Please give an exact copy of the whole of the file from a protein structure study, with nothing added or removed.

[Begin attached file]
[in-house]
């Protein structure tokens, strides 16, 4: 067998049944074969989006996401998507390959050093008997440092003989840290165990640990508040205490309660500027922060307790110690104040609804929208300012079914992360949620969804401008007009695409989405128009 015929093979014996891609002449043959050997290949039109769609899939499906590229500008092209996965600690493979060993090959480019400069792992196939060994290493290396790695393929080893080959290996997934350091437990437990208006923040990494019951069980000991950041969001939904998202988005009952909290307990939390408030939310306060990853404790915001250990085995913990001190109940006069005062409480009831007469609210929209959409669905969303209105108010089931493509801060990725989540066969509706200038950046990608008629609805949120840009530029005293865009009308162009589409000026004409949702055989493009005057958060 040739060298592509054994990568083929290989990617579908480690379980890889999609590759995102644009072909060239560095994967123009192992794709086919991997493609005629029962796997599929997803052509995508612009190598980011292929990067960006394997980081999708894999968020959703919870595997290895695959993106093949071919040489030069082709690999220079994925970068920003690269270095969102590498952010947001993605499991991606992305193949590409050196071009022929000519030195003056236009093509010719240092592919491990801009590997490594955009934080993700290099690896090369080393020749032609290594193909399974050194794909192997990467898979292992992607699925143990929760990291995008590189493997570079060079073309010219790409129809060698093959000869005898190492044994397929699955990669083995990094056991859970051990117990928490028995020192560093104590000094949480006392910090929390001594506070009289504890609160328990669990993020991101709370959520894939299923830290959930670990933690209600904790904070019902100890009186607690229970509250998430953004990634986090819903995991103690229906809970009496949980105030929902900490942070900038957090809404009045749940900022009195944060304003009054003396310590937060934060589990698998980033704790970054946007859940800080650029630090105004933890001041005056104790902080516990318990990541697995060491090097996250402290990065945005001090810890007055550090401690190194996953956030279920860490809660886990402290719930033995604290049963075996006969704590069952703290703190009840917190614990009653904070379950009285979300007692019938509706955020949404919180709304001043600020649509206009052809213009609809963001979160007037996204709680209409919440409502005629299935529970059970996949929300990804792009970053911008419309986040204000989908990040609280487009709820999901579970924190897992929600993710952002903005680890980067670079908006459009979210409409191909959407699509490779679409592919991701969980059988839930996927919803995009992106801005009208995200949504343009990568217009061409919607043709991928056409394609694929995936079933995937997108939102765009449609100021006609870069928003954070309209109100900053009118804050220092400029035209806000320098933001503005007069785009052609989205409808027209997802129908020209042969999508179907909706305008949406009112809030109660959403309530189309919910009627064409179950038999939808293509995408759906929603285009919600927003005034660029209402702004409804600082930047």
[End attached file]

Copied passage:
[in-house]
């Protein structure tokens, strides 16, 4: 067998049944074969989006996401998507390959050093008997440092003989840290165990640990508040205490309660500027922060307790110690104040609804929208300012079914992360949620969804401008007009695409989405128009 015929093979014996891609002449043959050997290949039109769609899939499906590229500008092209996965600690493979060993090959480019400069792992196939060994290493290396790695393929080893080959290996997934350091437990437990208006923040990494019951069980000991950041969001939904998202988005009952909290307990939390408030939310306060990853404790915001250990085995913990001190109940006069005062409480009831007469609210929209959409669905969303209105108010089931493509801060990725989540066969509706200038950046990608008629609805949120840009530029005293865009009308162009589409000026004409949702055989493009005057958060 040739060298592509054994990568083929290989990617579908480690379980890889999609590759995102644009072909060239560095994967123009192992794709086919991997493609005629029962796997599929997803052509995508612009190598980011292929990067960006394997980081999708894999968020959703919870595997290895695959993106093949071919040489030069082709690999220079994925970068920003690269270095969102590498952010947001993605499991991606992305193949590409050196071009022929000519030195003056236009093509010719240092592919491990801009590997490594955009934080993700290099690896090369080393020749032609290594193909399974050194794909192997990467898979292992992607699925143990929760990291995008590189493997570079060079073309010219790409129809060698093959000869005898190492044994397929699955990669083995990094056991859970051990117990928490028995020192560093104590000094949480006392910090929390001594506070009289504890609160328990669990993020991101709370959520894939299923830290959930670990933690209600904790904070019902100890009186607690229970509250998430953004990634986090819903995991103690229906809970009496949980105030929902900490942070900038957090809404009045749940900022009195944060304003009054003396310590937060934060589990698998980033704790970054946007859940800080650029630090105004933890001041005056104790902080516990318990990541697995060491090097996250402290990065945005001090810890007055550090401690190194996953956030279920860490809660886990402290719930033995604290049963075996006969704590069952703290703190009840917190614990009653904070379950009285979300007692019938509706955020949404919180709304001043600020649509206009052809213009609809963001979160007037996204709680209409919440409502005629299935529970059970996949929300990804792009970053911008419309986040204000989908990040609280487009709820999901579970924190897992929600993710952002903005680890980067670079908006459009979210409409191909959407699509490779679409592919991701969980059988839930996927919803995009992106801005009208995200949504343009990568217009061409919607043709991928056409394609694929995936079933995937997108939102765009449609100021006609870069928003954070309209109100900053009118804050220092400029035209806000320098933001503005007069785009052609989205409808027209997802129908020209042969999508179907909706305008949406009112809030109660959403309530189309919910009627064409179950038999939808293509995408759906929603285009919600927003005034660029209402702004409804600082930047």